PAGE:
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Carcinoid Tumors

“ Carcinoid tumors of the gastrointestinal tract are a biologically heterogeneous group of tumors with a spectrum ranging from benign indolent tumors to aggressive metastatic malignancies.”
Imaging Features of Carcinoid Tumors of the Gastrointestinal Tract
Ganeshan D et al.
AJR 2013; 201:773-786
Carcinoid Tumors: Clinical Presentation
- Incidental finding on CT or endoscopy
- Carcinoid syndrome
- Bowel obstruction
- Perforation
- Intussusception
- Bowel ischemia
- GI Bleeding
- Fact: symptoms will vary depending on site of primary (i.e. vomiting common in gastric carcinoid and rectal pain and bleeding in colonic carcinoids)
Gastric Carcinoid Tumors: Facts
- 12% of GI Carcinoid (NETS) tumors
- Four types of tumor with type 1 most common (70-80%) and seen in middle aged woman.
- Type 1 is associated with chronic atrophic gastritis and usually in gastric fundus or body. The lesion are usually under 1 cm and submucosal in origin
- Type 2 are least common (5-10%) and is usually multicentric  and small and associated with Zollinger Ellison Syndrome
Gastric Carcinoid Tumors: Facts
- Type III account for 15-25% of gastric NETs and are usually > 2 cm in size.  These are more aggressive are frequently metastasize
- Type III often present as a large mass with liver metastases
- Differential dx for type III lesion is adenocarcinoma, lymphoma, and GIST tumors
- Differential dx for type I and II lesions include polyps, Kaposi’s sarcoma, metastases (melanoma and RCC), early adenocarcinoma, glomus tumors
CT of GI Carcinoid Tumors: Facts
- Metastases more common from small bowel NETs than from colonic NETs
- Tumors over 2 cm commonly metastasize and tumor over 2 cm do not usually
- Liver metastases are usually hypervascular but may be hypovascular in up to 20% of cases
Gastric Carcinoid:

Low grade malignancies

Can metastasize

Treatment
- Treatment of hypergastrinemia
- Endoscopic excision
- Surgical resection
- Endoscopic surveillance

CT Findings
- Submucosal mass or masses

- Usually 1-4 cm

- Can mimic gastric polyps
- May have associated gastric fold thickening due to elevated gastrin levels.

Gastric Carcinoid
- Originate from Kulchitsky cells in the crypts of Lieberkuhn

- Cytoplasm contains eosinophilic granules that have an affinity for solver stain (argenaffinomas)

- < 35% of GI carcinoids are located in stomach
- Most are in distal antrum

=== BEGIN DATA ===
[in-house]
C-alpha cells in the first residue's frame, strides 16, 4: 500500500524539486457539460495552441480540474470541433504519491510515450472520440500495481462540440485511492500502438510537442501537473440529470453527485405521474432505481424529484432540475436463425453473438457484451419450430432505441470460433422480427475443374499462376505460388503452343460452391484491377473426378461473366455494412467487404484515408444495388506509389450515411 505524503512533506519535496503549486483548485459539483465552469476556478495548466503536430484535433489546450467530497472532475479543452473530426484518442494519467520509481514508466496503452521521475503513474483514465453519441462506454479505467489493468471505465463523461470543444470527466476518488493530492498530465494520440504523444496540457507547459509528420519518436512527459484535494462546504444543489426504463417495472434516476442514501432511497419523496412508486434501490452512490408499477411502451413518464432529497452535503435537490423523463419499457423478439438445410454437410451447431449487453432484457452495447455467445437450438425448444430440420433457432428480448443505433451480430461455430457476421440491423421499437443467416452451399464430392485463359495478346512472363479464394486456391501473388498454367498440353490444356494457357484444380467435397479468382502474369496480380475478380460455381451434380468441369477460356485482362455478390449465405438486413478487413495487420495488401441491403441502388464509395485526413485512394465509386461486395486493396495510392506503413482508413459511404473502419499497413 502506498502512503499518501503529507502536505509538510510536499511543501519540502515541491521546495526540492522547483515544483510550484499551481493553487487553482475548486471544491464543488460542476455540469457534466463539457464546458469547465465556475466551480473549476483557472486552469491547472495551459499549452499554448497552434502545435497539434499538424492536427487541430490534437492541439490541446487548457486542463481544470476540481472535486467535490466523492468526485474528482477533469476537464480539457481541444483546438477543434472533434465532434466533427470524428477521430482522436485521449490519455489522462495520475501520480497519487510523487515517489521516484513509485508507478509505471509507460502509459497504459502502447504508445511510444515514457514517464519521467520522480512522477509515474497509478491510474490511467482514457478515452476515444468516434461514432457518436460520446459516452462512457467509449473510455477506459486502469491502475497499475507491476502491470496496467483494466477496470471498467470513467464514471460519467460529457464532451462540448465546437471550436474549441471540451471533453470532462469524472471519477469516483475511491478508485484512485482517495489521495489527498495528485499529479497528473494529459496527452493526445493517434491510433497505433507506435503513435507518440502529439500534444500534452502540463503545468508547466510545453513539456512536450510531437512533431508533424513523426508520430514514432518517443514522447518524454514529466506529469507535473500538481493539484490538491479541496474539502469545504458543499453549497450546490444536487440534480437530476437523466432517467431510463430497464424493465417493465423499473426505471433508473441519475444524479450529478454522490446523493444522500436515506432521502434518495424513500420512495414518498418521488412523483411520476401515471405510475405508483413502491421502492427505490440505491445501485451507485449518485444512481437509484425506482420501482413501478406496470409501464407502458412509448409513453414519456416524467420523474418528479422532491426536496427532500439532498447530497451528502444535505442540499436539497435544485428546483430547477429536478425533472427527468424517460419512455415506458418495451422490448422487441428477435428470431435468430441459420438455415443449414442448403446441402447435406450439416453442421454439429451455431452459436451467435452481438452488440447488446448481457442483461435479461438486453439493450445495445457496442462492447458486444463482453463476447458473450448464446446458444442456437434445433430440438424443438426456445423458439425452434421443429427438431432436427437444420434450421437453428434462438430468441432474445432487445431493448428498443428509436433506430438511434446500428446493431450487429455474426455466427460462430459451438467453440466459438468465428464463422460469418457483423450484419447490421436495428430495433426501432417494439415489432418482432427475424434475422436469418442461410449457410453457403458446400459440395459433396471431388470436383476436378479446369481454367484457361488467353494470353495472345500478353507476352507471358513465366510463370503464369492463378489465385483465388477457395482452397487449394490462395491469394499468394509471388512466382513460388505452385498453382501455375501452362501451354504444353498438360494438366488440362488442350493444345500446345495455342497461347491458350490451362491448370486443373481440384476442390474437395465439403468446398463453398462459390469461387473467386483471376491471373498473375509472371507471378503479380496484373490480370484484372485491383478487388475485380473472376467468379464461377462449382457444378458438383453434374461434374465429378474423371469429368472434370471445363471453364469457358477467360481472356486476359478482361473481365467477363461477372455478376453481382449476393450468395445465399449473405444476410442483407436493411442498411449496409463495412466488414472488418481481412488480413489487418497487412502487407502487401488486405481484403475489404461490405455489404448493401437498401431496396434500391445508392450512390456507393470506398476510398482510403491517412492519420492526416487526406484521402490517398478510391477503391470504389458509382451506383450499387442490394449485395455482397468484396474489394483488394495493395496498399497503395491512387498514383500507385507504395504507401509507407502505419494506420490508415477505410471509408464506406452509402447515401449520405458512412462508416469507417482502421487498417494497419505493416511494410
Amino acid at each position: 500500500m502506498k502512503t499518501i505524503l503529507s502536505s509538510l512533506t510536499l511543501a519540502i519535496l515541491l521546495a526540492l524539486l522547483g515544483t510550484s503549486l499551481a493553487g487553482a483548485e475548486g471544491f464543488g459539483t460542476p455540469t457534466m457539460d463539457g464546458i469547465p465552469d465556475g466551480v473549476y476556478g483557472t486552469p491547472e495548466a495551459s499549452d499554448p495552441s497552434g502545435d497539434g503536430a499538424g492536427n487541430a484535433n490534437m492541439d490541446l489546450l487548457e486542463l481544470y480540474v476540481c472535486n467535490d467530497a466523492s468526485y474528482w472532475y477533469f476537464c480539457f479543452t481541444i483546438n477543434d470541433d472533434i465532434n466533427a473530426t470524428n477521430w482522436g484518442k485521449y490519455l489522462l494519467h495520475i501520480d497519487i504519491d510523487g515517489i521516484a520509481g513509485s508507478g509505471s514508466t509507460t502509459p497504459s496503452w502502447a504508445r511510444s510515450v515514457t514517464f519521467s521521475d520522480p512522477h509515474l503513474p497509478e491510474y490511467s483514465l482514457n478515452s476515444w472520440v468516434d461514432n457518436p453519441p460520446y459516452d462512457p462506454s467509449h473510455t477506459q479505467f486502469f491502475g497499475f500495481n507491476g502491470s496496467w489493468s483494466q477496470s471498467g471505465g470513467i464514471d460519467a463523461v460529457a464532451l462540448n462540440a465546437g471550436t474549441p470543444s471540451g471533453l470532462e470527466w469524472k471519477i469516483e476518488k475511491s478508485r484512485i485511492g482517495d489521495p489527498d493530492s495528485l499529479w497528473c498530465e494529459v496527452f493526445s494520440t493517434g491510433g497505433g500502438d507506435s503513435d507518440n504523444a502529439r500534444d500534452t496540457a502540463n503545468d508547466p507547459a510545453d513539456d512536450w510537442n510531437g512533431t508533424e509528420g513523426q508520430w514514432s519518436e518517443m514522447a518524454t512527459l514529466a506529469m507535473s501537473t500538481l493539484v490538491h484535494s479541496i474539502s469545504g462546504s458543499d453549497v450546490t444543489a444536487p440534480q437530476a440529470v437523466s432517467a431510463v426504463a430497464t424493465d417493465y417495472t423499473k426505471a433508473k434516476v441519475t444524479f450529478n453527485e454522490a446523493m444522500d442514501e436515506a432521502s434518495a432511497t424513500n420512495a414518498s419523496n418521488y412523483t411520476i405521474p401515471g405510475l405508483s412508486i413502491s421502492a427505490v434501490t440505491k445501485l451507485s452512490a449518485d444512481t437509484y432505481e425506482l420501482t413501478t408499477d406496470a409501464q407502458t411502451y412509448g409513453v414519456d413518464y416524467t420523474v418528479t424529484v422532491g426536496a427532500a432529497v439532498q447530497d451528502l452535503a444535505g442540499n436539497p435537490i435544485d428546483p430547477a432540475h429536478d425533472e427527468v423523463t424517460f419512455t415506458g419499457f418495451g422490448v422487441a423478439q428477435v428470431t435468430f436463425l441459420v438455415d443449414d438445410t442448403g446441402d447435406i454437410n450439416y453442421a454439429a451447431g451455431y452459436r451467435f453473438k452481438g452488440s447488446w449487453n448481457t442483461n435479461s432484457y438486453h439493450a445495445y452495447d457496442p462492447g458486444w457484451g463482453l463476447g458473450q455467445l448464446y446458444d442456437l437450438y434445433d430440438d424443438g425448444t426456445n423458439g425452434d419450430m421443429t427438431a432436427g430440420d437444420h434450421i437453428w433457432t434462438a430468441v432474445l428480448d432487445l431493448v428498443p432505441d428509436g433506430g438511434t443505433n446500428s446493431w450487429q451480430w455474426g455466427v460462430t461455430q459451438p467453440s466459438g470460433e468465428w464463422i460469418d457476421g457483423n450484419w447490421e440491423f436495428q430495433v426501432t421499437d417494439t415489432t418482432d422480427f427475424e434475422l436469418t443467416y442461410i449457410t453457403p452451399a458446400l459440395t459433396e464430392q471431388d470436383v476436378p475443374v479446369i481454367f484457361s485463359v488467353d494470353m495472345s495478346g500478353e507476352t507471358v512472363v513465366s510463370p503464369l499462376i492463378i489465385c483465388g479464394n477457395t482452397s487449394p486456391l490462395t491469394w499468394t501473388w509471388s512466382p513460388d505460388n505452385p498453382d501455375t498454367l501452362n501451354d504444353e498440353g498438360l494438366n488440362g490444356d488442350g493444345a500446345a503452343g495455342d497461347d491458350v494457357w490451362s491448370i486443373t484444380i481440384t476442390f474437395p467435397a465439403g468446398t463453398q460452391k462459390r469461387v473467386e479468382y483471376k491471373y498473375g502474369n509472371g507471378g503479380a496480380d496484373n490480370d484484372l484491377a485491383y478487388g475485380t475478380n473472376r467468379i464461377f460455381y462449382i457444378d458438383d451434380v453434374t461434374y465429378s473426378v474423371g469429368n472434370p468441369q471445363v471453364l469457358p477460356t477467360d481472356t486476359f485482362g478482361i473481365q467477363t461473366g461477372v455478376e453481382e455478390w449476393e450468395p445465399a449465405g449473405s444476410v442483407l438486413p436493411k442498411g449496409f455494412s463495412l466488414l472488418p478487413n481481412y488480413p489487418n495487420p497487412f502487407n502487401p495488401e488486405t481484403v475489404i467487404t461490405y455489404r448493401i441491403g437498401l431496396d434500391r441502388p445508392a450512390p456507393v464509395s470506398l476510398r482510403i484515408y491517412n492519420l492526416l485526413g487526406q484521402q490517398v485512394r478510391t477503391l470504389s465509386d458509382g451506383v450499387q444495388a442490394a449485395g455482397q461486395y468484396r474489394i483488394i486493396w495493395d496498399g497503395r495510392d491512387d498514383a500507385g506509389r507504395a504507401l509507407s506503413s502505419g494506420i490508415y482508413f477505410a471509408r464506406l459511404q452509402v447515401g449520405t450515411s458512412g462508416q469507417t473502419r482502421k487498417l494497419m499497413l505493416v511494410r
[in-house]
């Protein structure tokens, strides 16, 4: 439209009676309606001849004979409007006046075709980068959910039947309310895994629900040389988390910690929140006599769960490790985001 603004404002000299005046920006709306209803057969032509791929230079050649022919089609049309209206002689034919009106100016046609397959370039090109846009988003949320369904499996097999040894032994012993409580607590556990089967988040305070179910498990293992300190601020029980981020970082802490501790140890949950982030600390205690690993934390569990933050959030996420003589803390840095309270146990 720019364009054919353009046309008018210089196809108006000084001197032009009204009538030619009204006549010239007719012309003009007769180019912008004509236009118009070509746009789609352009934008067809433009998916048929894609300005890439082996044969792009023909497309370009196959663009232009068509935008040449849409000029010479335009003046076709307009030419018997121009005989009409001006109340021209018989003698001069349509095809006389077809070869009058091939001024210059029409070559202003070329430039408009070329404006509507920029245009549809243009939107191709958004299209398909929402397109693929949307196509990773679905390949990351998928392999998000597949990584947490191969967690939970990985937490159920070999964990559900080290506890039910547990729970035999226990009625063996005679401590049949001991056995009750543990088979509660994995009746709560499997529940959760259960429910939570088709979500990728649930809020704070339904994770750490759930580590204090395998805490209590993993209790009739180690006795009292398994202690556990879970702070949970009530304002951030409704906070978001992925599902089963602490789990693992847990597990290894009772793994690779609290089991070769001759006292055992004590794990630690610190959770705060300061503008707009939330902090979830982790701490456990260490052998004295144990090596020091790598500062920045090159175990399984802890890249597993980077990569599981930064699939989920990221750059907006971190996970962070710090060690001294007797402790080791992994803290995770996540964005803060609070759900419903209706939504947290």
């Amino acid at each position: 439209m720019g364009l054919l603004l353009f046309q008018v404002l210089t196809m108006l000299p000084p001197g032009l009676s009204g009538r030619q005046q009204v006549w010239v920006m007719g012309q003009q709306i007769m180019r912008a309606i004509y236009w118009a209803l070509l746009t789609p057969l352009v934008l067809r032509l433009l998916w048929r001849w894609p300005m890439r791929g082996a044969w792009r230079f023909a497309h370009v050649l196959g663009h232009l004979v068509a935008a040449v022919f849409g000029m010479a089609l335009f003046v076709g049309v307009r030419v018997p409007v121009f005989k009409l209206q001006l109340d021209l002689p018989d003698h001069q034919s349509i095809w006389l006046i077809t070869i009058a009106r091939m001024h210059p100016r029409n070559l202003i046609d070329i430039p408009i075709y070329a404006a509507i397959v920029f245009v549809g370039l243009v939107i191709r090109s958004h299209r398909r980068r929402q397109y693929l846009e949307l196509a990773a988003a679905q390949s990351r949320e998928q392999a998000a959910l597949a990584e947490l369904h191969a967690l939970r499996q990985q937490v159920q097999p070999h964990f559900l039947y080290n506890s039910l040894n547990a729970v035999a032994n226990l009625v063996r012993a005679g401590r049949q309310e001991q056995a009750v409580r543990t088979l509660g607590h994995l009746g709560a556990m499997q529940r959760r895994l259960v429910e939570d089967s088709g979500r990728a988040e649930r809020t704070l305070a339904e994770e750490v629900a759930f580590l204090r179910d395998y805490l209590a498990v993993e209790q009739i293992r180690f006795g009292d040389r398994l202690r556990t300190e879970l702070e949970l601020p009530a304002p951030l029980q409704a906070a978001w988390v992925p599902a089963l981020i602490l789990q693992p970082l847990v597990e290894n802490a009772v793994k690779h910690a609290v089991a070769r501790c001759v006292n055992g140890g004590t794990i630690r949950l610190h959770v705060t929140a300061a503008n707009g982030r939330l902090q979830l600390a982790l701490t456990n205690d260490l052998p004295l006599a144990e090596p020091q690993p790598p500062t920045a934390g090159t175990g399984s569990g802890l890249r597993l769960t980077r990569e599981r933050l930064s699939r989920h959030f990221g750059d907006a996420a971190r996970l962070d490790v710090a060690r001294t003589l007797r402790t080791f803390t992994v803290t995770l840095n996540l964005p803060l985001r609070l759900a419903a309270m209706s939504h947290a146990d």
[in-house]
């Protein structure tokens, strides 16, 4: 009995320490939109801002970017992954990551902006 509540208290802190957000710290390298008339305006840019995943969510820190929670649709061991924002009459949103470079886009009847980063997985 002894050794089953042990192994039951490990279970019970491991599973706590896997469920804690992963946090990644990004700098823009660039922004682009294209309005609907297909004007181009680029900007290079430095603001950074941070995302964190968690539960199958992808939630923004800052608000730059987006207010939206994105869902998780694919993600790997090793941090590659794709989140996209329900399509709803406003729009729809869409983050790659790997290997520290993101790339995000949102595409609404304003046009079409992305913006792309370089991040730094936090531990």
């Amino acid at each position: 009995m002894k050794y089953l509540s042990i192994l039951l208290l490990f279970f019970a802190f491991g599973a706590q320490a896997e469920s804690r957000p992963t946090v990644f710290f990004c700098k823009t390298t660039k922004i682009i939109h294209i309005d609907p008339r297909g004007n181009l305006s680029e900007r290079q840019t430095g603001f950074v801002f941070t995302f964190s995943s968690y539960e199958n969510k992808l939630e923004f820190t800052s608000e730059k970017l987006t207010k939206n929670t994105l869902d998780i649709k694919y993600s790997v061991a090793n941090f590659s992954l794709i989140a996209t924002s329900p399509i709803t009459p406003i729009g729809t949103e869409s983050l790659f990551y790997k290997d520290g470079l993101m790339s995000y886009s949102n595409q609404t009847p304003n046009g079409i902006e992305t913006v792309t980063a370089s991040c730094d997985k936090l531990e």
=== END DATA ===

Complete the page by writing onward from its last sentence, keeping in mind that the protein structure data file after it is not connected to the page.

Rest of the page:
Gastric Carcinoid
Rare but recognized complication of prolonged severe hypergastrinemia
chronic atrophic gastritis
gastrinoma
? H2 blockers
Multiple Gastric Tumors: Differential Diagnosis
- Carcinoid tumor

- Hyperplastic polyps (75% of cases)

- Adenomatous polyps Peutz-Jeghers syndrome
- Multiple hamartoma syndrome (Cowden disease)

Multiple Gastric Carcinoids
wang E, Sagel SS, Brunt EM
RadioGraphics 2009;29:1206-1209
Types
- Type I: most common and associated with hypergastrinemia, chronic atrophic gastritis with or without pernicious anemia (70-75%)

- Type II: least common and associated with gastrin producing tumor of pancreas or small bowel and are seen with MEN-1 or Zollinger Ellison syndrome (5-10%)
- Type III: not associated with hypergastrinemia and make up 13% of cases
Facts
- Less than 1% of gastric tumors
- 8.7% of GI carcinoid tumors

- Three types including type II which is associated with MEN-I or Zollinger-Ellison syndrome

- Can present as small <1cm polyps or diffuse gastric wall thickening
Gastric Carcinoid

- Originate from Kulchitsky cells in the crypts of Lieberkuhn
- Cytoplasm contains eosinophilic granules that have an affinity for solver stain (argenaffinomas)
- < 35% of GI carcinoids are located in stomach
- Most are in distal antrum
Gastric Carcinoid

- Rare but recognized complication of prolonged severe hypergastrinemia
- chronic atrophic gastritis gastrinoma
- ? H2 blockers
- Elevated gastrin levels can result in hyperplasia of ECL cells or carcinoid
Gastric Carcinoid

- CT Findings
- Submucosal mass or masses
- Usually 1-4 cm
- Can mimic gastric polyps
- May have associated gastric fold thickening due to elevated gastrin levels.
Gastric Carcinoid

- Low grade malignancies
- Can metastasize
- Treatment
- Treatment of hypergastrinemia
- Endoscopic excision
- Surgical resection
- Endoscopic surveillance